Additionally and/or alternatively, the entire base 302 may be adjustably positioned upon another stationary platform 332 to allow for the adjustment of the handle assembly (and base 302) relative to the patient's body. As shown in the top view of FIG. 24C, an actuator 334 may be coupled to the base 302 upon which the handle assembly 50 is attached to enable the longitudinal adjustment of the attached handle, as indicated by the direction of translation 336. Additionally, the entire base 302 and handle assembly 50 may also be rotatably adjustable, as indicated by the direction of rotation 338, to allow for the angular adjustment of the assembly relative to the patient, if so desired.

An alternative variation is shown in the perspective view of FIG. 25A, which shows a platform 300 which may be attached directly to the patient's body, such as along the leg inferior to a catheter entry location like the patient's groin. In this variation, platform 300 may comprise a curved platform 340 which defines a receiving channel 342 for accommodating the patient's limb and one or more straps 344 for securing the platform onto the patient's body. Another variation is illustrated in FIG. 25B which shows a perspective view of a curved platform 340 extending from one or more platform locking members 346 which may be attached to the bed or railing in proximity to the patient's body. Yet another variation is shown in the perspective view of FIG. 25C, which illustrates a curved platform 340 which may be simply laid upon the patient's body with the handle assembly secured thereto.

In yet another variation shown in the perspective view of FIG. 26, the catheter handle assembly may be simply attached temporarily to the operator 350 via a belt attachment 352. Accordingly, the receiving handle 260 may positioned along or secured to the table 354 upon which the patient lies thus freeing both of the operator's hands at least temporarily.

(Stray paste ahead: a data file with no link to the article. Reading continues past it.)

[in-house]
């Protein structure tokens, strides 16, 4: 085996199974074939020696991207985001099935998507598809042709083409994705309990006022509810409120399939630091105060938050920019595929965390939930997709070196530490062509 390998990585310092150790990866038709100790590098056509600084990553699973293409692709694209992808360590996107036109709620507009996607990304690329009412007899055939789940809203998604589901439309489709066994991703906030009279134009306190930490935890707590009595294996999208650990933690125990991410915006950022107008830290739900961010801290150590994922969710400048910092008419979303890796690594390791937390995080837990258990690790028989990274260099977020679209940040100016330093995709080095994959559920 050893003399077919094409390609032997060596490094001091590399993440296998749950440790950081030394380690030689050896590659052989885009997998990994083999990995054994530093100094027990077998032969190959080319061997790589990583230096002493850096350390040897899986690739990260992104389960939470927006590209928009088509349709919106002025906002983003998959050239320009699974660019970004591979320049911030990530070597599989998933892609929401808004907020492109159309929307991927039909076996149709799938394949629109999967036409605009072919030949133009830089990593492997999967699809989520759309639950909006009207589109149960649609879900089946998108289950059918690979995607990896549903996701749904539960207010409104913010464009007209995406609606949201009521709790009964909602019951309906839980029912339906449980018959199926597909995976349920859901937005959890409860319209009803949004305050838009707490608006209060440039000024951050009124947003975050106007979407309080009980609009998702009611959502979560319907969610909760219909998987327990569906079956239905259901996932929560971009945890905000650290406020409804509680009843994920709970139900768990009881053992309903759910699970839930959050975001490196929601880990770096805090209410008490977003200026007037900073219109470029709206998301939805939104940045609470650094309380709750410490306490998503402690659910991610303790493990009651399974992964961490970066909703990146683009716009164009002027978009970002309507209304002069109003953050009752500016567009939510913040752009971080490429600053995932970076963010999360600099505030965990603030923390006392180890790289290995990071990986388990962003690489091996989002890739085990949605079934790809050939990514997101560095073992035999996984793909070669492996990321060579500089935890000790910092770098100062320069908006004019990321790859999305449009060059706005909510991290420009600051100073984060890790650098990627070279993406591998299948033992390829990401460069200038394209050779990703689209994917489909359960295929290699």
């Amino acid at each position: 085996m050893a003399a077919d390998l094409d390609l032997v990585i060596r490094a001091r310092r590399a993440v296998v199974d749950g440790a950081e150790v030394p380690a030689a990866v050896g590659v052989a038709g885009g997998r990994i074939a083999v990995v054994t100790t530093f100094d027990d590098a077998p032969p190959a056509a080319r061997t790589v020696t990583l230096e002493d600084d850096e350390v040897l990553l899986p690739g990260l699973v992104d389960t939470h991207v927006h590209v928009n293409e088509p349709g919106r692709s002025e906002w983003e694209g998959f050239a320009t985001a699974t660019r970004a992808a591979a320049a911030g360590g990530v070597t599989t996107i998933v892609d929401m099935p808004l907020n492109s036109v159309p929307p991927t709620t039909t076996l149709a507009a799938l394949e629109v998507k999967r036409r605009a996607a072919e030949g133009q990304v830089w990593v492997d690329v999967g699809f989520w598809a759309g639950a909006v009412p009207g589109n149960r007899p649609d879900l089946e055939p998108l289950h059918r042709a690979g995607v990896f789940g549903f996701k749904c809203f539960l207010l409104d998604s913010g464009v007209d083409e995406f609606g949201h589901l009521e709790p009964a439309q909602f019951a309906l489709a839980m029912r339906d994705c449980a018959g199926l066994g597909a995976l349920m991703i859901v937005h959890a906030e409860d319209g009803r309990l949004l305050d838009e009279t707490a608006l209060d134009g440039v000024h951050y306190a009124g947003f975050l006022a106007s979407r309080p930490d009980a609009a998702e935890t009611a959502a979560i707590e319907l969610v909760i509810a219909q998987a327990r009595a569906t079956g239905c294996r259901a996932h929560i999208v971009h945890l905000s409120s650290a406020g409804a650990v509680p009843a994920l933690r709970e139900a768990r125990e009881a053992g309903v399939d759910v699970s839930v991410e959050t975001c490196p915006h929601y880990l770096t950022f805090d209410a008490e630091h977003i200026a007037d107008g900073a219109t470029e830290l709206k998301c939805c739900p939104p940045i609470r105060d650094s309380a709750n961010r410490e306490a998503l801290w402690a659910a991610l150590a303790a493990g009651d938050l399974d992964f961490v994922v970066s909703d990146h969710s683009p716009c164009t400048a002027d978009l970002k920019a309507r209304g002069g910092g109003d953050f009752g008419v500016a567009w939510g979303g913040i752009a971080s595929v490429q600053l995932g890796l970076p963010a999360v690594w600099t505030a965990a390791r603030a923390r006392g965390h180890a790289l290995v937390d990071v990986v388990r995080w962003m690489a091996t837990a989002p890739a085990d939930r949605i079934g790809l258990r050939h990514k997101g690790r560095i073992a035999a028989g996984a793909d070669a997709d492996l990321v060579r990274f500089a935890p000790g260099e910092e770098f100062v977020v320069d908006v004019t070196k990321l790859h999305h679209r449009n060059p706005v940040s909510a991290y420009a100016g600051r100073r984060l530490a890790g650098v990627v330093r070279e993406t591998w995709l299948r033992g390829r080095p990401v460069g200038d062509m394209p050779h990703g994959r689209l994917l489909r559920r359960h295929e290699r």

The applications of the disclosed invention discussed above are not limited to certain treatments or regions of the body, but may include any number of other applications as well. Modification of the above-described methods and devices for carrying out the invention, and variations of aspects of the invention that are obvious to those of skill in the arts are intended to be within the scope of this disclosure. Moreover, various combinations of aspects between examples are also contemplated and are considered to be within the scope of this disclosure as well.

Referenced by
Citing PatentFiling datePublication dateApplicantTitle
US20130012929 *Jul 9, 2012Jan 10, 2013Tyco Healthcare Group LpSwinging Bars with Axial Wheels to Drive Articulating Cables
WO2012177586A1 *Jun 19, 2012Dec 27, 2012Shih Hue-TehSystems and methods for steering catheters
Classifications
U.S. Classification604/95.04, 604/95.01
International ClassificationA61M25/092
Cooperative ClassificationA61B1/0052, A61M25/0147, A61M25/0136, A61B1/0057, A61B1/00147
European ClassificationA61M25/01C10A